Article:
Why workers decide to go on strike
Letter of the week: Adrienne Hatfield, Mirfield
I write in response to last week’s front page story regarding Kirklees Council and the threat of strike action from Unison.
Imagine being told by your employer they have to make job cuts and the worry and uncertainty that brings.
Then imagine being told if you are made redundant your redundancy pay will be capped, even though the top dogs have already received their payoffs.
Or being told that now you are 64+ you will be forced to retire but you may get a smaller pension as your employer is looking into ‘legal’ ways of reducing pensionable pay, again even though the top dogs have have already received their payoffs.
Then imagine being told, after working in the same school for the last 20 years, that as your contract is renewed year on year you are actually deemed as ‘temporary’ so your name has been added to the job cut list.
Finally, imagine being told that a new formula is being applied retrospectively to calculate sickness absence and so, if you’re unlucky enough to have had long periods off work due to such illnesses as cancer or Crohn’s disease, or even undergone surgery such as a hysterectomy, then you are more likely to lose your job.
It doesn’t seem a very fair and ethical way to treat an employee does it?
Yet now that those employees are contemplating strike action in a bid to be treated fairly and ethically, whilst fighting for their livelihood, Kirklees want employees to deal with job cuts through “discussions”.
None of the above was ever discussed with employees. Strike action is not a decision an employee takes lightly, it means disruption, upset and loss of pay for all involved. But it is not fair to expect employees to roll over and take such treatment without standing up for what is right.
For strike action to be avoided it is Kirklees who need to enter into “discussions”, remembering that it has to be twosided and it has to be fair and ethical, not just another form of dictatorship.
EDITOR’S NOTE: The strike ballot has now been suspended and the council plans talks with the union.
From: Name and address supplied
Thank you for publishing my letter last week regarding a race attack in Batley Carr in which a white man on a bike was attacked by a gang of Asians.
My letter worked wonders but it beggars belief that it takes a letter from a member of the public to force the police to admit it happened and appeal for witnesses.
It makes one wonder how many other similar incidents are swept to one side.
No wonder public confidence in the police is on the decline.
From: S Garbutt, Ossett
I was one of the hundreds of people who went to the public meeting in Ossett Town Hall about the closure of Owl Lane tip.
The people of Ossett turned out to show Wakefield Council that they want to keep the tip open and they don’t want a gipsy site on their doorstep.
Wakefield Council has never given anything to Ossett and by wanting to close the tip and turn into into a gipsy site the council is giving a twofingered gesture to the people of Ossett.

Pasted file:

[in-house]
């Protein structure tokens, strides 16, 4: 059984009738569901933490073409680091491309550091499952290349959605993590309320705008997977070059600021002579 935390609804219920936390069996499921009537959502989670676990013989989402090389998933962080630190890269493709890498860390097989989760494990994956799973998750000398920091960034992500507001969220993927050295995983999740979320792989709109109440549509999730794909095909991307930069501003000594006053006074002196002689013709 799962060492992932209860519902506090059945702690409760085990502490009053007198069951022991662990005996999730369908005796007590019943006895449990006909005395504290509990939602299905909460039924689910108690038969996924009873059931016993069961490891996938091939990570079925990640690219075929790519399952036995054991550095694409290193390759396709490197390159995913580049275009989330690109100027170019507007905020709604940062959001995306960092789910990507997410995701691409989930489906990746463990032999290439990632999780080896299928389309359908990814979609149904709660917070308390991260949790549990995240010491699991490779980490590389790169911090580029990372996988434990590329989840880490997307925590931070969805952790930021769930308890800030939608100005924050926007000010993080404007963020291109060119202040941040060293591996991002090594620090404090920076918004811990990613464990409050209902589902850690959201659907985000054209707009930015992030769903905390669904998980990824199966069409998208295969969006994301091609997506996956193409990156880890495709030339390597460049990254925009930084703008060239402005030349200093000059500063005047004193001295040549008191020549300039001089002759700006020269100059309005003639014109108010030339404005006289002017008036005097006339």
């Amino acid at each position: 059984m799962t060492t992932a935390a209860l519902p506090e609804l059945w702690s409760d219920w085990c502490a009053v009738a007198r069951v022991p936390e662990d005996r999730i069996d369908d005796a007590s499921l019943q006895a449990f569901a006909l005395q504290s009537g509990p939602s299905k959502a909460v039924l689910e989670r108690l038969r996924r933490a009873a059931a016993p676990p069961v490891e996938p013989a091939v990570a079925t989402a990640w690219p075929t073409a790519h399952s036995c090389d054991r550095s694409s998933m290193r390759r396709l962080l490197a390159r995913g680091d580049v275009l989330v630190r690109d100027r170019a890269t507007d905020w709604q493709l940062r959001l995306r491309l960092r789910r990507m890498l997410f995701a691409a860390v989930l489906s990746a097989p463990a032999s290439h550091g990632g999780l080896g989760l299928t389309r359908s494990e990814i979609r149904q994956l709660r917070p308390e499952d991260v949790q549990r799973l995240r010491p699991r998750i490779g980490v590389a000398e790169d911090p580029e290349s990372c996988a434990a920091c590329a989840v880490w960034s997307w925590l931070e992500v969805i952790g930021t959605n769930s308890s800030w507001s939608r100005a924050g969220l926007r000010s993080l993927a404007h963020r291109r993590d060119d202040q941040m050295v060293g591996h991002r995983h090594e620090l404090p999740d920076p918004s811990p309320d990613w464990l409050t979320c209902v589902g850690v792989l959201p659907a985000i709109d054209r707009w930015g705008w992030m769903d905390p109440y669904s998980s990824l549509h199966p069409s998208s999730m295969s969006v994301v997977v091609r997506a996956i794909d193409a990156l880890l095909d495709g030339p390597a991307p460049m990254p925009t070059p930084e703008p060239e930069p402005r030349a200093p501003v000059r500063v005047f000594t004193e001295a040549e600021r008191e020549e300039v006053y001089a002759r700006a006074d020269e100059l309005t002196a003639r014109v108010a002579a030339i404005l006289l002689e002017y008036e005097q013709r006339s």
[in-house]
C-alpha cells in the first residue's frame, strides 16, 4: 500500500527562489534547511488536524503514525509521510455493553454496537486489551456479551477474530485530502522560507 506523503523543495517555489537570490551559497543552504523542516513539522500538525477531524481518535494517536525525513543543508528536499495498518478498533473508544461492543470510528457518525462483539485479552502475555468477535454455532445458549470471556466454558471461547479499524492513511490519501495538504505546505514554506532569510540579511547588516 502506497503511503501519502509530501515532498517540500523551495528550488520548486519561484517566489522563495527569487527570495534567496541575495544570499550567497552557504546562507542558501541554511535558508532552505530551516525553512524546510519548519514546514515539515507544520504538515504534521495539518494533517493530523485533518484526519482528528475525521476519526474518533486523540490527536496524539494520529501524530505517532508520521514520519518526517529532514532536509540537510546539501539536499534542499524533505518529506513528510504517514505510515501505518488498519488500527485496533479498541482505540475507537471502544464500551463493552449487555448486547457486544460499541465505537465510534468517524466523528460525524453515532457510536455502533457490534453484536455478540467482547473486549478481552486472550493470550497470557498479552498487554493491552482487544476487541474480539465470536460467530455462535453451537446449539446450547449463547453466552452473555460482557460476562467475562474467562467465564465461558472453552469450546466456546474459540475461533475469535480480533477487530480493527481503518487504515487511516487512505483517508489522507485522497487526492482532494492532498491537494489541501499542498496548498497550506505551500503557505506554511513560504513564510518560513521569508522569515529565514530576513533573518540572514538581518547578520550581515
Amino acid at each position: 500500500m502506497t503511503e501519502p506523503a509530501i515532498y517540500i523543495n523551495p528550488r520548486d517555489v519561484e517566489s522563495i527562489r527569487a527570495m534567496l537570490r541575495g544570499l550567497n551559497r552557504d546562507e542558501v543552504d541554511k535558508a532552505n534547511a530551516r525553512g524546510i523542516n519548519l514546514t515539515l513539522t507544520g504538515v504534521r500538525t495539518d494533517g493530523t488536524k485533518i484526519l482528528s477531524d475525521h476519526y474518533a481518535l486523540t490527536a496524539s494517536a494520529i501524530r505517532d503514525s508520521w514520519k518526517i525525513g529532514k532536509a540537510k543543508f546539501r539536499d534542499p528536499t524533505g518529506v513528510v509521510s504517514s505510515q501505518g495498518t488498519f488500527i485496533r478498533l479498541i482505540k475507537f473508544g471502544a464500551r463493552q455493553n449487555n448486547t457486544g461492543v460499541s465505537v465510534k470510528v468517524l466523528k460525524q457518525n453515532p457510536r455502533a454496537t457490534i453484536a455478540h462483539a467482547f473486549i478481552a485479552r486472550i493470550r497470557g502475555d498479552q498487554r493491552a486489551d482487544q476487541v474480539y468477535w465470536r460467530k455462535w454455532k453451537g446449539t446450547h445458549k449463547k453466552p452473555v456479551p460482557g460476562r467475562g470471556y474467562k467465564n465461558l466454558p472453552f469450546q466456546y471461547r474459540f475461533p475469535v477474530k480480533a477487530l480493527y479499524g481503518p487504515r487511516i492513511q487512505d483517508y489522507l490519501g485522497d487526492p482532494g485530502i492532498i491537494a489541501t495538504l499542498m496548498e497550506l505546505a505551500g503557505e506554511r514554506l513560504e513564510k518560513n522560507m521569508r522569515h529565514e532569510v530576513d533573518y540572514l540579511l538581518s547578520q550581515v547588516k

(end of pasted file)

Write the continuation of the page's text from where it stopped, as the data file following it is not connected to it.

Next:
There were a lot of angry people at the meeting but this anger has been simmering for 30 years. Now Ossett people have had enough.
Ossett was supposed to get a swimming pool – but where is it? It was promised but Wakefield Council always had some excuse.
Wakefield Council has had no problem pocketing the rates, poll tax or council tax but it gives nothing back to Ossett.
Wakefield has shown its contempt for Ossett and at this meeting Ossett people showed the feeling is mutual.
From: Gerald Jarratt, Tingley
Council leader Mehboob Khan is rightly concerned at the proposed closure of Dewsbury’s Magistrates and County Court, but his analysis is flawed in that he opposes only the financial cuts rather than looking at the real reason behind the proposed closures.
In this, the councillor, like the rest of us, is being deceived by our political masters, in that these proposals are simply a rerun of the same exercise carried out in 2001 when Morley Magistrates Court, along with many others, was abolished on the grounds of costcutting.
As a nation, we are subservient to the dictates of the European Union. In reality, the Government is taking further steps towards complying with the Amsterdam Treaty’s requirement to impose CORPUS JURIS (an embryonic EUwide criminal code drawn up in 1997) on an unsuspecting British public, thereby creating a single “harmonised” judicial system throughout the EU based on continental (Napoleonic) law.
Specifically Article 26.1 of Corpus Juris excluded judgement by ‘simple jurors and lay magistrates’. No jurors, no lay magistrates.
None of the European Union’s plans include the freedoms of Magna Carta, the presumption of innocence, habeas corpus or jury trial.
Closing our courts and transferring work elsewhere inevitably means that many (unpaid) lay magistrates will have to resign, which is what the government wants so that they can fill any shortfall with paid (stipendary) justices, based on the continental (Corpus Juris) model.
We are asked to believe that replacing unpaid volunteers by paid professionals is a moneysaving measure.